Immune checkpoint inhibitors targeting the interaction between programmed cell death-1 (PD-1) and its ligand PD-L1 induce tumor regression in a subset of non-small cell lung cancer patients. However, clinical response rates are less than 25%. Evaluation of combinations of immunotherapy with existing therapies requires appropriate preclinical animal models. In this study, murine lung cancer cells (CMT167 and LLC) were implanted either orthotopically in the lung or subcutaneously in syngeneic mice, and response to anti-PD-1/PD-L1 therapy was determined. Anti-PD-1/PD-L1 therapy inhibited CMT167 orthotopic lung tumors by 95%. The same treatments inhibited CMT167 subcutaneous tumors by only 30% and LLC orthotopic lung tumors by 35%. CMT167 subcutaneous tumors had more Foxp3+ CD4+ T cells and fewer PD-1+ CD4+ T cells compared with CMT167 orthotopic tumors. Flow cytometric analysis also demonstrated increased abundance of PD-L1high cells in the tumor microenvironment in CMT167 tumor-bearing lungs compared with CMT167 subcutaneous tumors or LLC tumor-bearing lungs. Silencing PD-L1 expression in CMT167 cells resulted in smaller orthotopic tumors that remained sensitive to anti-PD-L1 therapy, whereas implantation of CMT167 cells into PD-L1- mice blocked orthotopic tumor growth, indicating a role for PD-L1 in both the cancer cell and the microenvironment. These findings indicate that the response of cancer cells to immunotherapy will be determined by both intrinsic properties of the cancer cells and specific interactions with the microenvironment. Experimental models that accurately recapitulate the lung tumor microenvironment are useful for evaluation of immunotherapeutic agents. Cancer Immunol Res; 5(9); 767-77. ©2017 AACR.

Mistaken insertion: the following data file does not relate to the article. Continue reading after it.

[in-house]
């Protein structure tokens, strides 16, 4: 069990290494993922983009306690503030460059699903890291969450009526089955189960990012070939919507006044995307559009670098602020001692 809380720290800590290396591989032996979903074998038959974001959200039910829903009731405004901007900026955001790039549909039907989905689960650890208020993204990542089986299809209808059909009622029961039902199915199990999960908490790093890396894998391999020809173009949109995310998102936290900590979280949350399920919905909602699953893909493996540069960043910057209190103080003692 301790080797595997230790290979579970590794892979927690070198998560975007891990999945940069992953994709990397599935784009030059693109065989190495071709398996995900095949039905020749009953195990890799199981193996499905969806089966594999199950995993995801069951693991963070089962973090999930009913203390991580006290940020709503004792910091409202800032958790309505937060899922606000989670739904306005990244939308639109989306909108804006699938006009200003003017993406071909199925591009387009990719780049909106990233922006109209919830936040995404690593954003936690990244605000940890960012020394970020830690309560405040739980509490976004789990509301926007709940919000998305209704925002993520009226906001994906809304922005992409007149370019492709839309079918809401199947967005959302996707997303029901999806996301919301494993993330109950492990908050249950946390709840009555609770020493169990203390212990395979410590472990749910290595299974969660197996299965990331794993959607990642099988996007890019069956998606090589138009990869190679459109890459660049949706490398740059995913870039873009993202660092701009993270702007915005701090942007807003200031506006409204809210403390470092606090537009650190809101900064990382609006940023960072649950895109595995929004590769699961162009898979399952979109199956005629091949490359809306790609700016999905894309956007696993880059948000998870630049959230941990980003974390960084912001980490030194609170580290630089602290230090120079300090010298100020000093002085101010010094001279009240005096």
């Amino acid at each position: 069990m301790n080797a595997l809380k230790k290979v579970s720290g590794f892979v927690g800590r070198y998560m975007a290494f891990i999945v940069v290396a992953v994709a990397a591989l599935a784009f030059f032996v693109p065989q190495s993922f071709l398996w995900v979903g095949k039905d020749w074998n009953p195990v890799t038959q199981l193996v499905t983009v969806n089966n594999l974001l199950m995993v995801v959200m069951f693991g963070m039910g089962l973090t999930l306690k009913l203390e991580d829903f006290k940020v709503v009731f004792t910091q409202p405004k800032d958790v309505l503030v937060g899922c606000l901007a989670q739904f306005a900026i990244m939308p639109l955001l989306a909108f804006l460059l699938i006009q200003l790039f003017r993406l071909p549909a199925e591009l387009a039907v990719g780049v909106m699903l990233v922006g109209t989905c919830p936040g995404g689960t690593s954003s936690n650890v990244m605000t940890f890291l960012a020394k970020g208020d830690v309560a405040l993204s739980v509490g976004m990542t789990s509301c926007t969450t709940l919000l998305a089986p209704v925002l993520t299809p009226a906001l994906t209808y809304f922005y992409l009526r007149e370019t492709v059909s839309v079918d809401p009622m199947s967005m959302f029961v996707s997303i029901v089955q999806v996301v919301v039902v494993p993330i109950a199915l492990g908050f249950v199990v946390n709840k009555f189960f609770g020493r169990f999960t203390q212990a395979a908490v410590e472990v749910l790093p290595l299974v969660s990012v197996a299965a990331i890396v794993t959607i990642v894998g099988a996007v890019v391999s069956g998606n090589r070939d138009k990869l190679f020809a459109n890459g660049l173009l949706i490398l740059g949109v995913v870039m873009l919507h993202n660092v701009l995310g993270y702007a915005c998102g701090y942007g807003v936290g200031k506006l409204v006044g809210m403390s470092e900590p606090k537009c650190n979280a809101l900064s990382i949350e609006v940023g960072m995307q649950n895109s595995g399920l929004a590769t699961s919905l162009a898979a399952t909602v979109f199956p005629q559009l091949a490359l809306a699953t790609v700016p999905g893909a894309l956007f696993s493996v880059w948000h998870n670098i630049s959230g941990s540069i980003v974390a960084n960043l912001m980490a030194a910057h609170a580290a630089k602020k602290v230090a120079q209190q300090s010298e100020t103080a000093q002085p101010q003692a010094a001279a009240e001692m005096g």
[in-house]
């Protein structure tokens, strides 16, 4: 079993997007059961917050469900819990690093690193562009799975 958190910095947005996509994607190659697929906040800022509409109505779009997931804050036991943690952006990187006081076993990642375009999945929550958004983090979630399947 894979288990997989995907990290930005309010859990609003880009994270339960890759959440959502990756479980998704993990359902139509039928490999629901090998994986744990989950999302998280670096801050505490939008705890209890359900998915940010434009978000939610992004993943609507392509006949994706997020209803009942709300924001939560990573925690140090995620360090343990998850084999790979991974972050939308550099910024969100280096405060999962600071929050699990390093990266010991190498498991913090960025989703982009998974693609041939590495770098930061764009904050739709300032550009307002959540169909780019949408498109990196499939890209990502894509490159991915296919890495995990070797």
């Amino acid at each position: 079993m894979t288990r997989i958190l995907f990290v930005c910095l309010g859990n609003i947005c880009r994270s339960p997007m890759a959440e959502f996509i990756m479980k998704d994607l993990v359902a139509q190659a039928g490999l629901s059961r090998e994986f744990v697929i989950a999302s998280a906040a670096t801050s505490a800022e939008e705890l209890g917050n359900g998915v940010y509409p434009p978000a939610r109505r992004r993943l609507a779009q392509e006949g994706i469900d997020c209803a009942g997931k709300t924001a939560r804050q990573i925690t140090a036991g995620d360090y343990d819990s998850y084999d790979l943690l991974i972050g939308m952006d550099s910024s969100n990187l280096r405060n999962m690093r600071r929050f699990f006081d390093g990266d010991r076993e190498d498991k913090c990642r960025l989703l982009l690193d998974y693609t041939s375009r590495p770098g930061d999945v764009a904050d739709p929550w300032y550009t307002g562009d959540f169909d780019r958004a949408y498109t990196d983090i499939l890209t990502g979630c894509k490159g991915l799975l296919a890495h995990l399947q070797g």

©2017 American Association for Cancer Research.